Our Greenland trip - let the adventure begin!

Why Greenland??? Has anyone even heard of the place? Do you know roughly where it is or could you point to it on the globe? Well therein my dear Blogfans lies the answer. Although the age of pure exploration has long since passed, Greenland is about as close as you will get to being unexplored. I remember browsing through a Lonely Planet guide in the late nineties and came across the northerly settlement of Thule, it mentioned a museum there that opened in the early sixties and the visitors book still hadn't been filled!

It was blinkin' freezing!

at first we were very unsure about walking over this!

It's mystique has enthralled me since I was a child. It was when I was very young, perhaps eight or nine, I was a keen Stamp Collector, wonderful thing Philately, it geographically unveils your global address to the world around you. I regularly used to cart home the massive Stanley Gibbons stamp catalogues from the local library, before giving the value of all the country's stamps it would give a brief overview of the land, I thought this Greenland place sounds interesting I would love to go there. Forty two years later and all credit due to Deb spending hours tapping away on the internet we finally made it!

wonderful hotel

Here are some bullet points showing some interesting facts about Greenland at a glance:

* 82% of Greenland is pack ice.

* Greenland is the largest island in the world at 837,000 sq miles, that's 9 Great Britains!

*  Greenland is the most sparsely populated country in the world with approx. 56,000 inhabitants.

*  Greenland has a total of 90 miles of roads but all of these are within the settlements. There are no
     roads connecting one settlement to another.

*  There are no airports, railways or inland waterways in Greenland, main form of transport is Dog
    sled through winter and Boat in summer.

*  Most visitors to Greenland are from Scandinavia or Canada. Britts are a novelty.

*  Greenland is the only country in Europe that is permitted to hunt whale.

*  Greenland voted for home rule in 1979 then pulled out of the E.E.C  in 1985 because the E.E.C's
    stringent fishing regulations conflicted with Greenland's family fishing traditions.

*  There are 118 policemen on Greenland. In 2013 there were 234 infringements of the law of which
    95% were alcohol related.

*  Some Greenlanders illegally brew an alcoholic concoction by adding yeast to various fruits and
    allowing it to ferment. It tastes like fox urine mixed with Tesco everyday value turps!!!

On the subject of bullet points, if you felt the urge to go and buy a gun, that's not a problem in Greenland, you just go to a Gun Shop and buy one. There is no need for I.D, a license or any other paraphernalia. Anyway Blogfans after hours of painstaking research I am now going to present you with a ' potted history of Greenland '... Nothing to report/ still nothing happens/ still nothing doing/ hold on a minute, some lads from Canada land, too cold, move back down south/ nothing happens for ages/ guy with red hair lands in the south where it's green, calls it Greenland moves further up north realises it isn't green, hits the road/nothing happens for ages again/ Inuit from Mongolia migrate via Ellesmere Island (Canada) and Siberia and adopt to the harsh climate... That's it! No centuries of mindless bloody battles, pointless civil wars, ages of chivalry, usurpings of the throne, being flayed alive and being hung drawn and quartered. To be candid Blogfans, I'm impressed!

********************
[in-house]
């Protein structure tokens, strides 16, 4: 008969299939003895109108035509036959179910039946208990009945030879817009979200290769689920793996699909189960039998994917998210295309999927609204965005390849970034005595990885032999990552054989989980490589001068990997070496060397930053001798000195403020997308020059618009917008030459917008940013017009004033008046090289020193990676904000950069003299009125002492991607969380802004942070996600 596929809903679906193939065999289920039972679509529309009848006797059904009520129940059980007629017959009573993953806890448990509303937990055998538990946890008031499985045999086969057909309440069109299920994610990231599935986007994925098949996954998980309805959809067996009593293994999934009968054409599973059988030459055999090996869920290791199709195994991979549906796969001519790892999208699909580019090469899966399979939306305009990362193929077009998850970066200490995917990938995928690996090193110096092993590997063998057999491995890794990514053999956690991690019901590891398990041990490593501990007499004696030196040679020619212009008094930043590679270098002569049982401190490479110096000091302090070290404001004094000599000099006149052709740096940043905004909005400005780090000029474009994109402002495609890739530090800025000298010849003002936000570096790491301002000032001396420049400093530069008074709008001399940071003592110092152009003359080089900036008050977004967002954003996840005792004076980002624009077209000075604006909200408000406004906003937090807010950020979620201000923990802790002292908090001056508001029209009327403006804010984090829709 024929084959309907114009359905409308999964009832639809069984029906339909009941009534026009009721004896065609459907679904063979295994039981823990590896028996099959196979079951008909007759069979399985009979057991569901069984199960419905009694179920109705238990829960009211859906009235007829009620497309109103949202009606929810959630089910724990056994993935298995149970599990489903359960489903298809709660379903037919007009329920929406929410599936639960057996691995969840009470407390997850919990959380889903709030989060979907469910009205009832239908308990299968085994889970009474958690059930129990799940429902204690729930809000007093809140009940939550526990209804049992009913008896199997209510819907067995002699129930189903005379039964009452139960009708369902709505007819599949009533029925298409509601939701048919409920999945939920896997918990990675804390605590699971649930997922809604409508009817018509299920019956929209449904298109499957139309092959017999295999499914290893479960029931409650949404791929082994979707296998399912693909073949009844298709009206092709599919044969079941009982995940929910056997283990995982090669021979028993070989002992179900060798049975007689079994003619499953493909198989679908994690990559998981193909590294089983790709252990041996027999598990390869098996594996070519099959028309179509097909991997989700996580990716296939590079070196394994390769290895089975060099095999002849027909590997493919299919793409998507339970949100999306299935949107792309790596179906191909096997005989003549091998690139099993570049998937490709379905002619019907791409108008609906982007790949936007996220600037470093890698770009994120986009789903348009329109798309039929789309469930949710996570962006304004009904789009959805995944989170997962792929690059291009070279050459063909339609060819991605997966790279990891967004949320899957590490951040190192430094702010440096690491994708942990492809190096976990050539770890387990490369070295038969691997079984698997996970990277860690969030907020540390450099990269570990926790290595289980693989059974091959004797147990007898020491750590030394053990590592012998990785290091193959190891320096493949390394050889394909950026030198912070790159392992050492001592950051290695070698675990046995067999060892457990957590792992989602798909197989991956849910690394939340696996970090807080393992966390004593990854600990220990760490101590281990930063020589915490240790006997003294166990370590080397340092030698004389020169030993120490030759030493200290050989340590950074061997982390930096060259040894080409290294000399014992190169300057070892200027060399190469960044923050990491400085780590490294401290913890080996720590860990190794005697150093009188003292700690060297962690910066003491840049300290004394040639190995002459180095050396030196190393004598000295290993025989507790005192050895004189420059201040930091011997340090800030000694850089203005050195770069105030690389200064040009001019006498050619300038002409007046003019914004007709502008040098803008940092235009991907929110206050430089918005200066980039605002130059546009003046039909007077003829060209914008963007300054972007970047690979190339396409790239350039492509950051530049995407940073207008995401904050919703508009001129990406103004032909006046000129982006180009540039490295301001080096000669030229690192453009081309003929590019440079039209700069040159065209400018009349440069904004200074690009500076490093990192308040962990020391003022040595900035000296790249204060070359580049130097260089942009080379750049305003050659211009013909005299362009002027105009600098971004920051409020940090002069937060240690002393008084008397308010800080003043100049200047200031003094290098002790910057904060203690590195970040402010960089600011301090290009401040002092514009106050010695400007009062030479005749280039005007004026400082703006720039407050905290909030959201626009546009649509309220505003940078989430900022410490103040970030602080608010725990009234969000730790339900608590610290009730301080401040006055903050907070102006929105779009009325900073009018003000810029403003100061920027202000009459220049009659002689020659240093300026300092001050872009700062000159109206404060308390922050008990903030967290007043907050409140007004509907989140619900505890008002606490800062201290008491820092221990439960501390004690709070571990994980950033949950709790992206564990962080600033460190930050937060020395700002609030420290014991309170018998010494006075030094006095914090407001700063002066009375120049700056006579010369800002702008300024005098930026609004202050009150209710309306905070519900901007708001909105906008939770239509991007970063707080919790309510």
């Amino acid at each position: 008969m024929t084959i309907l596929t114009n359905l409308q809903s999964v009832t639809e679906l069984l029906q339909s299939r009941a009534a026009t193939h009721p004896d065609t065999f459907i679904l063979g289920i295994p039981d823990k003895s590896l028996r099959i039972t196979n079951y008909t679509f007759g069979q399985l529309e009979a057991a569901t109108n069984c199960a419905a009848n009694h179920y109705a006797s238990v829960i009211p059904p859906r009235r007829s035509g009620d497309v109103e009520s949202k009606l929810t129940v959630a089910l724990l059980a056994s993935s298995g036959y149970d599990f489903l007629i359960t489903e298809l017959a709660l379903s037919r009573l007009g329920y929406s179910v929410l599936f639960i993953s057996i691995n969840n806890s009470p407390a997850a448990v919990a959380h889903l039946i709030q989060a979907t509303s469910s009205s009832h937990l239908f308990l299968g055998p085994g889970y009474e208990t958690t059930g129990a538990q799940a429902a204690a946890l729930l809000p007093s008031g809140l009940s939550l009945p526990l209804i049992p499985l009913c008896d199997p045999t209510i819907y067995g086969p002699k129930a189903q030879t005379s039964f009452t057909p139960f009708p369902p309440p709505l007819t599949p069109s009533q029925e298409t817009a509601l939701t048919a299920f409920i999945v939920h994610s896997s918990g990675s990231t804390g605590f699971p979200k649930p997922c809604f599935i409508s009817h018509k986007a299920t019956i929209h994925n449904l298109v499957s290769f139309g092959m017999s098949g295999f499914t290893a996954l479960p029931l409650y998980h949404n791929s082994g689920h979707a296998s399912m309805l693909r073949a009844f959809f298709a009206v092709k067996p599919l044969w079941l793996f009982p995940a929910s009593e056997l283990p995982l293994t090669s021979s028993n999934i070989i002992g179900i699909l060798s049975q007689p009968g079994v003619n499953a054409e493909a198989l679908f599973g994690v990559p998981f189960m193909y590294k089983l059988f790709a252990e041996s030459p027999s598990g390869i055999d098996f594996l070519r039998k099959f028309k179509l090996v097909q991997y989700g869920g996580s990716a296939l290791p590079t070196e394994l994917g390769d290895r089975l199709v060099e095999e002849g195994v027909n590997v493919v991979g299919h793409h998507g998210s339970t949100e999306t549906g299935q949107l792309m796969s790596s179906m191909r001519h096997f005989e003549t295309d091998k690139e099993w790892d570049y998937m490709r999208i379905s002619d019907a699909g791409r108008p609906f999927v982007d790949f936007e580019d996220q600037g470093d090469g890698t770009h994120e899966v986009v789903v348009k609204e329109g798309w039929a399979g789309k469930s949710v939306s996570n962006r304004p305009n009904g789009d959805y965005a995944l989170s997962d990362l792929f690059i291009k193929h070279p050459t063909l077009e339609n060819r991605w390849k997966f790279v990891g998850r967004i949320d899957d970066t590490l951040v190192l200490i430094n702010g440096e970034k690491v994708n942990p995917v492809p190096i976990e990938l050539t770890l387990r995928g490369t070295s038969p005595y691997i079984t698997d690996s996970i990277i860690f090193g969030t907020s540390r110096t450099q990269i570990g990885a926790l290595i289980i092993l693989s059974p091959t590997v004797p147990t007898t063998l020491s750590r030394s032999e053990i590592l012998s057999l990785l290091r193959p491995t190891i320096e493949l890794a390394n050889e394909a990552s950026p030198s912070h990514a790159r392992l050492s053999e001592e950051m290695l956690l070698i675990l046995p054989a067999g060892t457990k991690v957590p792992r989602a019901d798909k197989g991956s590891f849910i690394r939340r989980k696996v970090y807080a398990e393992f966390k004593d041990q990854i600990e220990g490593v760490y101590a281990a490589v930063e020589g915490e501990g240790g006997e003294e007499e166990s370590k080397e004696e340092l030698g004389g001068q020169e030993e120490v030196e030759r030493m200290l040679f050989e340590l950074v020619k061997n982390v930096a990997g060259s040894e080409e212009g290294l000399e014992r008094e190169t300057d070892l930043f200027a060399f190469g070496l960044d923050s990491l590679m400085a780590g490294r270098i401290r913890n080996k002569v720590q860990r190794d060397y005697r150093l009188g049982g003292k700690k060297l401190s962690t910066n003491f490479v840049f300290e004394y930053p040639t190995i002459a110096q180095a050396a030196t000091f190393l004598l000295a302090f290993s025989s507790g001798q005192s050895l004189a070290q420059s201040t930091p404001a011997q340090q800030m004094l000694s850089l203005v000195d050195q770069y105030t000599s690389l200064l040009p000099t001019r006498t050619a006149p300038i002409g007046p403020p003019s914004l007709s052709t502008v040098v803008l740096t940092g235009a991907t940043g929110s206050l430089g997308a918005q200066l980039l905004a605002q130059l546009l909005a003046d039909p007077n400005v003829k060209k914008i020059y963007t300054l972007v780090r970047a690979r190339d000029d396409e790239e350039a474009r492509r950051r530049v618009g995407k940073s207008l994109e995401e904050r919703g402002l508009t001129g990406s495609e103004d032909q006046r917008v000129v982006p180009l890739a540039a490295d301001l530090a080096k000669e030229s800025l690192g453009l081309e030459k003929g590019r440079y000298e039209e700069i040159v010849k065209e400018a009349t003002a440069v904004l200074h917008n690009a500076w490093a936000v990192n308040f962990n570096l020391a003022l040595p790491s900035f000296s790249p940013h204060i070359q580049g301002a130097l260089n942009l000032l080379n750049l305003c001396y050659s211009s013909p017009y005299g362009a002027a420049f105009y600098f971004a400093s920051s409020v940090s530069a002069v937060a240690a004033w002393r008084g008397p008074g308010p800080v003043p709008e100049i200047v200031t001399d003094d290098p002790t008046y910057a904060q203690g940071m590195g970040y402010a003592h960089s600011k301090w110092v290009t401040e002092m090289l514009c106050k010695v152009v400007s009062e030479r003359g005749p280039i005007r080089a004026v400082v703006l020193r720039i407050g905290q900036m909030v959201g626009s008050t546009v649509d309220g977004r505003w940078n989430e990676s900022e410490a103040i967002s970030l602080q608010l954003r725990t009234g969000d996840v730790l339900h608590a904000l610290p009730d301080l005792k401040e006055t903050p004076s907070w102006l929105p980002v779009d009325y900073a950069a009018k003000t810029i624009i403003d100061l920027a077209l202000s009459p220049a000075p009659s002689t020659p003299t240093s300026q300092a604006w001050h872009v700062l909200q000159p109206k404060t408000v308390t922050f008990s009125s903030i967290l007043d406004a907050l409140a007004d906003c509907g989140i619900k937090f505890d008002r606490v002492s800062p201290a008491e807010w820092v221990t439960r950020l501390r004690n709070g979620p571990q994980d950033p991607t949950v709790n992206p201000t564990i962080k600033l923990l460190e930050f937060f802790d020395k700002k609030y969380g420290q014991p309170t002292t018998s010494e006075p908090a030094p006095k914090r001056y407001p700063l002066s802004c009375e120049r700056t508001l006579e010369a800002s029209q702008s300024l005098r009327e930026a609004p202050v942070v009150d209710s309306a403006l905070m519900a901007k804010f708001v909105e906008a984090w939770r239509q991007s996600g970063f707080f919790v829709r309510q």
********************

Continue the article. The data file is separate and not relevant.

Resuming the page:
It really is a different world out here, it seems to be the tradition to paint your house in a vivid striking colour, these houses are enough to illuminate the most gloomiest of winters and incidentally it isn't pitch black all  through the winter, it's just that the sun doesn't shine for three months. Now look closely at those houses, what do you notice that's missing? That's right, no drainpipes or gutters! Now why would this be? Well obviously the volume of snow and swelling and contracting of ice would create it's own problems but believe it or believe it not, it hardly ever rains in Greenland, from September to May, most precipitation falls as snow and June to August is mostly settled weather.

no drainpipes or gutters!

The town centre!

Sleighs outside most houses

Just patch up that little hole and it'll be the finest boat that ever sailed on the seven seas!

Two other 'pieces de resistance' averted our gaze whilst sauntering around this charming township, they were the practise of hanging out laundry to dry in temperatures where the mercury plunged to as low as -30 degrees and the bizarre spectacle of 'hanging fish' embellishing peoples window sills. The explanations to both instances are totally feasible . Because of the low humility washing will dry in any temperature. As far as the fish goes, you have to appreciate how important the sea is to these people, it is their livelihood. Fresh fish can spoil in half an hour, dried fish is a speciality, many patrons of Greenland don't even have fridges... nuff said.

Deb features on most of the photos!

Washing should soon dry it's only minus twenty six!